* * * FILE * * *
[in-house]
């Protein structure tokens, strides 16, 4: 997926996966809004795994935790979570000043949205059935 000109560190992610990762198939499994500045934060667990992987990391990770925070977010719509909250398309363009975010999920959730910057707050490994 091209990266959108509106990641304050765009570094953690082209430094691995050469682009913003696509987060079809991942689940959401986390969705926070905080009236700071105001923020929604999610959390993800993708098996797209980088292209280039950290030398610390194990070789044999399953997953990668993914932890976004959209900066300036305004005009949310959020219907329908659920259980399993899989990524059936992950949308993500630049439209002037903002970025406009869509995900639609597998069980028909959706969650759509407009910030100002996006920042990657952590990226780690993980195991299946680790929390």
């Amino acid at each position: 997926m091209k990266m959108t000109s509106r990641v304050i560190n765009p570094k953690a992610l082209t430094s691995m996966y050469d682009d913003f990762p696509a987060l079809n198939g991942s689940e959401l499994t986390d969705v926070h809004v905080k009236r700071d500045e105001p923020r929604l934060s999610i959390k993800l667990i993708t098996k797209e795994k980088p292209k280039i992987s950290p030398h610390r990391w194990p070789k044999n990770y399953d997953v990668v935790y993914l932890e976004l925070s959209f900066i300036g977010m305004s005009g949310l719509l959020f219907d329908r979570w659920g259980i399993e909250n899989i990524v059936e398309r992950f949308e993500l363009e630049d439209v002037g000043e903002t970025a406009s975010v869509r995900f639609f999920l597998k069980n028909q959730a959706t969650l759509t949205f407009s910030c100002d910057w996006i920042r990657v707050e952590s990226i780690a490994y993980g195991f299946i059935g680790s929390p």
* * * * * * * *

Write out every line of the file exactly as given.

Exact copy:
[in-house]
């Protein structure tokens, strides 16, 4: 997926996966809004795994935790979570000043949205059935 000109560190992610990762198939499994500045934060667990992987990391990770925070977010719509909250398309363009975010999920959730910057707050490994 091209990266959108509106990641304050765009570094953690082209430094691995050469682009913003696509987060079809991942689940959401986390969705926070905080009236700071105001923020929604999610959390993800993708098996797209980088292209280039950290030398610390194990070789044999399953997953990668993914932890976004959209900066300036305004005009949310959020219907329908659920259980399993899989990524059936992950949308993500630049439209002037903002970025406009869509995900639609597998069980028909959706969650759509407009910030100002996006920042990657952590990226780690993980195991299946680790929390």
């Amino acid at each position: 997926m091209k990266m959108t000109s509106r990641v304050i560190n765009p570094k953690a992610l082209t430094s691995m996966y050469d682009d913003f990762p696509a987060l079809n198939g991942s689940e959401l499994t986390d969705v926070h809004v905080k009236r700071d500045e105001p923020r929604l934060s999610i959390k993800l667990i993708t098996k797209e795994k980088p292209k280039i992987s950290p030398h610390r990391w194990p070789k044999n990770y399953d997953v990668v935790y993914l932890e976004l925070s959209f900066i300036g977010m305004s005009g949310l719509l959020f219907d329908r979570w659920g259980i399993e909250n899989i990524v059936e398309r992950f949308e993500l363009e630049d439209v002037g000043e903002t970025a406009s975010v869509r995900f639609f999920l597998k069980n028909q959730a959706t969650l759509t949205f407009s910030c100002d910057w996006i920042r990657v707050e952590s990226i780690a490994y993980g195991f299946i059935g680790s929390p």